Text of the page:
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'Otello' Preserves Past

By Alec E Jones, Crimson Staff Writer

Now in its 71st season, the annual Lowell House Opera (LHO) production premiered on Wednesday, March 4 with its rendition of Verdi’s “Otello.” The show is produced by an assembly of volunteers, including Harvard undergraduate and graduate students, classical musicians, experienced opera singers, and amateur opera aficionados from the Greater Boston Area and beyond. The opera promises to be an exciting experience for traditional opera lovers, fans of Shakespearean theatre, and newcomers to the world of opera alike. “Otello” will run through March 14 in the Lowell Dining Hall.

“Otello,” the second to last opera composed by 19th century Italian master Giuseppe Verdi, is one of his most famous pieces. The opera recreates the psychological tension and villainy of William Shakespeare’s play of the same title. Originally named “Iago,” the opera focuses on the vocal interplay between Othello and his traitorous ensign, Iago, who spends the course of the play engineering Othello’s downfall. According to Artistic Director and Conductor Channing Yu ’93, LHO’s production boasts a full orchestra to accompany this vocal interplay. The orchestra is comprised of a full rotation of 120 musicians, with about 80 represented in any given performance. Its score highlights the dramatic psychological dimensions of Iago’s sinister plotting as it unfolds on stage. “Verdi is so precise as a composer, no one instrument embodies anyone’s thought,” Yu says. “The orchestra shows the full range of Iago’s character.” The music of the orchestra is accompanied by an adult chorus, whose vocals are also complemented by a children’s chorus.

While the opera is based on the Shakespearean play, LHO’s “Otello” has bypassed the traditional convention of featuring 16th century English dress styles for a 15th century Mediterranean aesthetic. Stage director Anna Fisher, who works at the Huntington Theatre Company, refers to the set, which is modeled after actual ruins from the island of Cyprus, as having an “earthly aesthetic.” “‘Otello’ is a story driven by a villain,” Fisher says. “It’s a sneaky set, with lots of places to hide.” Iago takes full advantage of the set throughout the show; as he infiltrates Othello’s mind, he conceals himself with the many openings and holes littered across the stage. In addition, the scenery enhances the on-stage action, which includes a rowdy drinking song, a tavern brawl, and other scenes of violence reminiscent of traditional Elizabethan theater.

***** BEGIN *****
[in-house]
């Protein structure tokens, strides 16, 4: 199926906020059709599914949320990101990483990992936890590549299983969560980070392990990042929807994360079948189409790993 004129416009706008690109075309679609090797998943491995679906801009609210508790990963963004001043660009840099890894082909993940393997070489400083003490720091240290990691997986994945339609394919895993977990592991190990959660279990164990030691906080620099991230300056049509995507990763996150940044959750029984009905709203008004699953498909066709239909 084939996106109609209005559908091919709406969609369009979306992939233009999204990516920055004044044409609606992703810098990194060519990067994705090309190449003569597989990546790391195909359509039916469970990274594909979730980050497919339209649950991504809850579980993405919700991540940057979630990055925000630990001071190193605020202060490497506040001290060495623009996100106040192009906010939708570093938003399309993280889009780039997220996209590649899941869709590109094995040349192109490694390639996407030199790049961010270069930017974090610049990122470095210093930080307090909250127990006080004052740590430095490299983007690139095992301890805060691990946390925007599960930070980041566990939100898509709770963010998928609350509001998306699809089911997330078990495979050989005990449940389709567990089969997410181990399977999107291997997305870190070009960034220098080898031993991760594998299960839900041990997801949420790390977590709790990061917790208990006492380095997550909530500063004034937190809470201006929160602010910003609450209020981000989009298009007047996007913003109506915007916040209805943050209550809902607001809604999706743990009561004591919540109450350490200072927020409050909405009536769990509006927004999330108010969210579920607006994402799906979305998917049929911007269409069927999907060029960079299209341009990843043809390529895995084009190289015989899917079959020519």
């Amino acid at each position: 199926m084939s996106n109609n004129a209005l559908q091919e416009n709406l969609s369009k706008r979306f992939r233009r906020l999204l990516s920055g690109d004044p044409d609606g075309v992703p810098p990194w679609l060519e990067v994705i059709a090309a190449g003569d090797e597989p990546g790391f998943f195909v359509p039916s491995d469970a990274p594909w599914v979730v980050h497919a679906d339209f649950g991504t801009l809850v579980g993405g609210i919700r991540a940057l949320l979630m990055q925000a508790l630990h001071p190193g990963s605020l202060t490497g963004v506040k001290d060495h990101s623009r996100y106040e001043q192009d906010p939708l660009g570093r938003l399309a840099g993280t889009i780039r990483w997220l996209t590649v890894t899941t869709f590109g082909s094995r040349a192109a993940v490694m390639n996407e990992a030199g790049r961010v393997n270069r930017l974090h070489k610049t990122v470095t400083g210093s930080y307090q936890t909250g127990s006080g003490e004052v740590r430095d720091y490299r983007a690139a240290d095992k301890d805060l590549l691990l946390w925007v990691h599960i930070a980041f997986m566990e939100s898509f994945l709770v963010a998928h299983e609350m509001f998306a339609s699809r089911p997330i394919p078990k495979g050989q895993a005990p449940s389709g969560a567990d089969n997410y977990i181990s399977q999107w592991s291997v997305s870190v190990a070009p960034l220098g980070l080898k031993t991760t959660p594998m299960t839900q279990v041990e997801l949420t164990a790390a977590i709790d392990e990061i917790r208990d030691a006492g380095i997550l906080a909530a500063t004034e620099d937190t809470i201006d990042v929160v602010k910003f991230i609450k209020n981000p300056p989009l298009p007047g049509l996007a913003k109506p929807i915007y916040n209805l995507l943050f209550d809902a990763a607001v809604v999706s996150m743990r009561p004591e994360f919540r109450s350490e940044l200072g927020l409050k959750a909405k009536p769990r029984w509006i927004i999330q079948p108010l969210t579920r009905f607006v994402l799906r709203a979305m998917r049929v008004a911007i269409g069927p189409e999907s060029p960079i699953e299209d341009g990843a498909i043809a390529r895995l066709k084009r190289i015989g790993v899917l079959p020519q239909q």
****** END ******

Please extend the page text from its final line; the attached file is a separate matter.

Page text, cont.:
In keeping with the Mediterranean setting and plot, the costumes are a mix of old Venetian, Turkish, and Greek styles. Othello and Iago’s costumes, which abide by historical design, are cut from large pieces of fabric rather than stitched together from smaller pieces, a technique which Venetian tailors exercised in the 15th century to conserve material. However, costume designer Krystal Bly, a graduate from the New England Conservatory, explains that practicality and an appeal to the audience prevented LHO from being completely historically accurate, particularly in their choice of costume color. “Black was fashionable in the era, but we put people in different colors and women without veils,” she says. Othello’s costumes throughout the play are meant to reflect his descent into madness and self-deception. While at first his clothing is triumphantly colorful, it progressively darkens to red-black before becoming solid black.

LHO has taken steps to make the play easier to understand for those who have never experienced opera before, especially for people who enjoy Shakespeare but find Italian opera difficult to understand or unapproachable. LHO will host its Symposium on Verdi’s ‘Otello’ Saturday at 12 p.m. in the Lowell House Library. Among those individuals explaining the opera to attendants are Robert Honeysucker, an internationally recognized baritone and voice pedagogue, Helen Greenwald, professor of Music History and Musicology at the New England Conservatory, and Harvard undergraduate Matthew A. Aucoin ’12, a member of the chorus and “Otello” enthusiast.

—Staff writer Alec E. Jones can be reached at

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